Quite. And what we have is a political philosophy which cherishes both basic constitutional freedoms and the process rights which ensure that they are properly taken into account; even when to do so is unpopular, and indeed even when it places us at risk.

    Which is precisely why we shouldn’t be compromising or abandoning those principles, in the name of pragmatism, accommodation, or fear.

  12. merlin — on 10th March, 2006 at 8:07 pm  

    Someone posted this on Barfi - thought it sums things up quite nicely…………………..

    I watched this docu-drama (it wasn’t a documentary) with fascination and contempt for what is being permitted to happen at Guantanamo. I had the feeling whilst watchign it that it was actually a somewhat sanitised version of what happened there, or that the Tipton 3 were accorded special treatment on account of their British nationality.

    But I would have had much more sympathy for the 3 lads if I believed their story.

    Just how did these three young Muslim lads from the West Midlands wound up in the world’s most notorious detention centre, orange boiler suits and all.

    Their story was a load of the proverbial cock and bull.

    1) They go to Pakistan for a wedding. So far so good. Nothing unusual yet.

    2) Seemingly out of the blue, the idea is mooted of going to Afghanistan. Why? For ‘the experience’ and to ’see if we could help’. One of the three claims that everyone in Pakistan was saying that Afghanistan would not be attacked, and the implication is that they believed what everyone was saying.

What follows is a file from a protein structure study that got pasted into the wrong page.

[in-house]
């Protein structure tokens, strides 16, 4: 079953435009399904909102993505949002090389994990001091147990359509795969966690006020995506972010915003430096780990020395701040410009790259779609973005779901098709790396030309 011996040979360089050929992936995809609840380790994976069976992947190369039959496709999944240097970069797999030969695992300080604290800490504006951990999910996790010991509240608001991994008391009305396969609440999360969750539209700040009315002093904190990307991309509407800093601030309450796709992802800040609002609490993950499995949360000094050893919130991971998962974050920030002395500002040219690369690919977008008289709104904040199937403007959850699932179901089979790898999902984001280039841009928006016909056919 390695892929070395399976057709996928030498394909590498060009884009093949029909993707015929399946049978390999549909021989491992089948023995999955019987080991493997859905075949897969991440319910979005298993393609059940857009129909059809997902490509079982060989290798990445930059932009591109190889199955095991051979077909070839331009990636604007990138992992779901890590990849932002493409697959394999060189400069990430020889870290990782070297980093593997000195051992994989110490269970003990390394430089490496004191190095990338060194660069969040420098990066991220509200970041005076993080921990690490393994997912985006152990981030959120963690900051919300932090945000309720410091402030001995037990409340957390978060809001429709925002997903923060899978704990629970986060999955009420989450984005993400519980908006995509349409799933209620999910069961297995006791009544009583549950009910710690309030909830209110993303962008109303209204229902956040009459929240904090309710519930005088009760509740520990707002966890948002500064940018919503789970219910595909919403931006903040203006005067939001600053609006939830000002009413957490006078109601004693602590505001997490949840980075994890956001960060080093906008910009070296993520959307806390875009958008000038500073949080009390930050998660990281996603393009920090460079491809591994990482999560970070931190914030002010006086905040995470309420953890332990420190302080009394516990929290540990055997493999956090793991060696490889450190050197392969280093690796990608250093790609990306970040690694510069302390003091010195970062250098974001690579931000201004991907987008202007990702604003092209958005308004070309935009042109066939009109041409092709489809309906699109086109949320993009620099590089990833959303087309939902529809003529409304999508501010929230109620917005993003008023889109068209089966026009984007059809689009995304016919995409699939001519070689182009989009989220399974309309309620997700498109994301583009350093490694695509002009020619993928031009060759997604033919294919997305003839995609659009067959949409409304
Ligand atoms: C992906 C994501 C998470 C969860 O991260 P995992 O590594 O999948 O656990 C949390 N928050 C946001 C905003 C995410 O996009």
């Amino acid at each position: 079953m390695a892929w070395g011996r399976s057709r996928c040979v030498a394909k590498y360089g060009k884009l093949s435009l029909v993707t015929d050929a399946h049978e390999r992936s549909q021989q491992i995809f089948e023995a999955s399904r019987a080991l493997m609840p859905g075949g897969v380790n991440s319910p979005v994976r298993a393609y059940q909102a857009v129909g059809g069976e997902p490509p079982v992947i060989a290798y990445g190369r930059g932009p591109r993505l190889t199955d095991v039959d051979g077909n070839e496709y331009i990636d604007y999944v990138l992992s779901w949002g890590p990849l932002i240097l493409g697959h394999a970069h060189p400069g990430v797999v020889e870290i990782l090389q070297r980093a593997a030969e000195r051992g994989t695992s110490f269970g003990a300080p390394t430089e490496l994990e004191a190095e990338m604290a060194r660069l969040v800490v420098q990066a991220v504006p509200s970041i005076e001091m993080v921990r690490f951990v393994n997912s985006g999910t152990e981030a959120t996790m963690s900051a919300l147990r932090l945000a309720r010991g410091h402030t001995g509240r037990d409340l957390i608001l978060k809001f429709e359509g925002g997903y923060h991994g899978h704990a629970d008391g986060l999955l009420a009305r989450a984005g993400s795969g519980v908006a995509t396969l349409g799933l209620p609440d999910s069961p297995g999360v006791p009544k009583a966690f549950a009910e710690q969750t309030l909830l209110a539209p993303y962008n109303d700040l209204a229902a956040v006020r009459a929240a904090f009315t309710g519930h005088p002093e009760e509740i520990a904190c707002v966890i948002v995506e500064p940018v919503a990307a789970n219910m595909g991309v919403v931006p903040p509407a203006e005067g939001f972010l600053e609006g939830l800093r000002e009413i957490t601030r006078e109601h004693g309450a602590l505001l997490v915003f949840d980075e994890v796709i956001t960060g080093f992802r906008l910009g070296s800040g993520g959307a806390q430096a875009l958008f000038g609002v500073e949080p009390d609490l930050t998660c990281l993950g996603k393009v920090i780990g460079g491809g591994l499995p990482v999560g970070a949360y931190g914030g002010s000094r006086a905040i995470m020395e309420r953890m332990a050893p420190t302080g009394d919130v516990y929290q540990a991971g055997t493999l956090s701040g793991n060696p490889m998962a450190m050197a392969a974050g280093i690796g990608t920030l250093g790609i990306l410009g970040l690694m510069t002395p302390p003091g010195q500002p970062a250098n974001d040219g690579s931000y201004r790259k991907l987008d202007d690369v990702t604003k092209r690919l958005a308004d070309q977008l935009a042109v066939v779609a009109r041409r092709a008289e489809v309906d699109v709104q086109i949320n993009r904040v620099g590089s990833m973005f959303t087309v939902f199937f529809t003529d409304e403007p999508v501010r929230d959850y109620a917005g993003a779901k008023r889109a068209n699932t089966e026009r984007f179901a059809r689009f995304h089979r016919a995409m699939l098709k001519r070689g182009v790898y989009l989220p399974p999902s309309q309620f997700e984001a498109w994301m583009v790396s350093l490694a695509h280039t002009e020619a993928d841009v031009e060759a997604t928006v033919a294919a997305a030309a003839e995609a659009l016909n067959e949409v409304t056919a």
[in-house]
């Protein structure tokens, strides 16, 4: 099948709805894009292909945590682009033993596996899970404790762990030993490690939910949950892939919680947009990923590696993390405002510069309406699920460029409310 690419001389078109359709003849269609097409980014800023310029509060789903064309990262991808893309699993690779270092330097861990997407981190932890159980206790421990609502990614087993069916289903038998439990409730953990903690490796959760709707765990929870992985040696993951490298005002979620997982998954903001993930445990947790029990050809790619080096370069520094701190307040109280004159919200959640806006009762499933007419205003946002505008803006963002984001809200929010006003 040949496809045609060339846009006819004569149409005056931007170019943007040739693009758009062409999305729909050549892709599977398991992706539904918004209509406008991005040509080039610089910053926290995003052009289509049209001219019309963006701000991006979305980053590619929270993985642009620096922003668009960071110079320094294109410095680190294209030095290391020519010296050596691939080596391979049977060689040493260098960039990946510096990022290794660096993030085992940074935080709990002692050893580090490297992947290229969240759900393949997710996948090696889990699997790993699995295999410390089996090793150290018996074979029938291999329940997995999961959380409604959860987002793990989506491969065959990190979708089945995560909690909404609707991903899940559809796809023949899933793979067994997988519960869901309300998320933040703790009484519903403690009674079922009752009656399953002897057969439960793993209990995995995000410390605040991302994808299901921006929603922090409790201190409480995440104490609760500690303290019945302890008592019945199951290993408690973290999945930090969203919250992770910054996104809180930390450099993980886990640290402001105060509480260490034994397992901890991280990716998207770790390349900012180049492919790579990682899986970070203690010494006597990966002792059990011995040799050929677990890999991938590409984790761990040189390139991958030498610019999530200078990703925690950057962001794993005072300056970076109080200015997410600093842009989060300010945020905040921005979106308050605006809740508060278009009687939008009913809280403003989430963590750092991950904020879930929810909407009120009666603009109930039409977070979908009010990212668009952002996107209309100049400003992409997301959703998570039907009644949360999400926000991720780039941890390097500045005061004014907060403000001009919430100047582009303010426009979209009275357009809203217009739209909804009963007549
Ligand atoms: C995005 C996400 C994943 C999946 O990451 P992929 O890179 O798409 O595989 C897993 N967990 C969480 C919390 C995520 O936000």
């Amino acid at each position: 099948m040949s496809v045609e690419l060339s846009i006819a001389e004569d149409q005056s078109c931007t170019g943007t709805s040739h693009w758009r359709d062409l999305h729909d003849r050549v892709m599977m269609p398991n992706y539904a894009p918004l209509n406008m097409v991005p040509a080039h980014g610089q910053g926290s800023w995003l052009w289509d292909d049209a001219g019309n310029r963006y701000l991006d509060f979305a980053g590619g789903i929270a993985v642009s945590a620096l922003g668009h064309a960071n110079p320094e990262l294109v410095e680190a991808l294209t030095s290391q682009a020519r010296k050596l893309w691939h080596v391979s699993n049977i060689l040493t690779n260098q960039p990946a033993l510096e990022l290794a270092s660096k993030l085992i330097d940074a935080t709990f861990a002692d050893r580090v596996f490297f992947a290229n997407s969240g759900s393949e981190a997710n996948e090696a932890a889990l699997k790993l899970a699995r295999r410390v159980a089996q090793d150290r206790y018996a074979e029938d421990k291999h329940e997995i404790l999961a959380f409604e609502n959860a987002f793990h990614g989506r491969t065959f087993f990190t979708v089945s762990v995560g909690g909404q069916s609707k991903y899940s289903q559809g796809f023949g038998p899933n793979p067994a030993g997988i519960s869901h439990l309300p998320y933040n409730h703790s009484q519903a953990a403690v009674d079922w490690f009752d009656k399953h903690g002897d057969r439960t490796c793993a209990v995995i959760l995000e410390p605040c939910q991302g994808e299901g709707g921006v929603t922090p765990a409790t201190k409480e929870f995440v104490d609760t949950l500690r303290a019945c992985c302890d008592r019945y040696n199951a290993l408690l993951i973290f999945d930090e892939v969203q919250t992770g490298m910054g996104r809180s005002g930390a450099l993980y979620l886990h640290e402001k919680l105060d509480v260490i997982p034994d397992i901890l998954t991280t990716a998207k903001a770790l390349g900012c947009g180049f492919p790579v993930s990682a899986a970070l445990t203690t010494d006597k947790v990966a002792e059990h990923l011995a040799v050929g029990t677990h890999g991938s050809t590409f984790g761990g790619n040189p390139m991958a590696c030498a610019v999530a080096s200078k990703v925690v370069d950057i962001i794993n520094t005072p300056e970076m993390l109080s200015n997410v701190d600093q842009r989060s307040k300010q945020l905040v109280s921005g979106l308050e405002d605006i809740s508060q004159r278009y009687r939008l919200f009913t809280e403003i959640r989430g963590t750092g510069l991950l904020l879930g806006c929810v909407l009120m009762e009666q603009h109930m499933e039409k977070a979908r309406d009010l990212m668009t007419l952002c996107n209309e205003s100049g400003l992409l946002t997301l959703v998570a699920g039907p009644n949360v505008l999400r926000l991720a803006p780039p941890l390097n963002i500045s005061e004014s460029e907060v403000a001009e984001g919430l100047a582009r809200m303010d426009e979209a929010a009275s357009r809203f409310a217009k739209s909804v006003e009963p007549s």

3) On the road just after they enter Afghanistan, the war starts and the night sky is lit up with great flashes of light and the rumbling of distant explosions. “Hey, lads, think we’d better turn back…” Funny how no one even suggested that course of action. Still, it’ll be a great experience, eh, lads?

    4) Hilariously, the film then depicted them sitting around doing nothing for two and a half weeks. After this odd little interlude, they ask a bloke to take them back to Pakistan. The bus sets off. “We assumed it was heading in the right direction,” one of the three says…

    5) This is turning into National Lampoon’s Afghan Adventure. The bus drops them off in the last remaining Taliban stronghold in teh country, where the lads spend a further indeterminate period of time (depicted on film) just sitting around doing nothing. None of them question anybody or make any efforts to reverse the magical mystery tour they’ve just been taken on.

    6) And now - to cap it all! - the Tipton 3 again accidentally (”A truck appeared and we just got on it”) wind up on a vehicle in the middle of a Taliban convoy. What a series of unfortunate events! This is so totally believable!

    7) After capture - and some truly shocking scenes showing their treatment by the new Afghan powers - the lads mysteriously do not reveal themselves to be 3 hapless British Muslims who took a detour whilst on a wedding trip to Pakistan and are now regretting it and just want to go home to their Mums. No. Hilariously egged on by other inmates not to reveal themselves as actually British wedding guests, they keep firmly quiet, and do a lot of scowling and looking sullen.

    Well, that’s just a few of the lacunae in their preposterous story of how they ended up at Guantanamo. The story is just a complete load of rubbish from start to finish. I can only imagine how it must have seemed to the Americans, a story like that. “How I Went To Pakistan To Get Married And Found Myself On A Taliban Truck”

    After I’d resolved for myself that it was all a load of bull, I settled down to view the rest of the drama from the point of view of yes they were would-be volunteers for the Taliban, who got caught. That shouldn’t and doesn’t alter the fact that the treatment meted out to them and many others both in Afghanistan and Cuba was of the very lowest you are likely to hear about in the world today. And like I said at the start, I suspect the drama was heavily sanitised.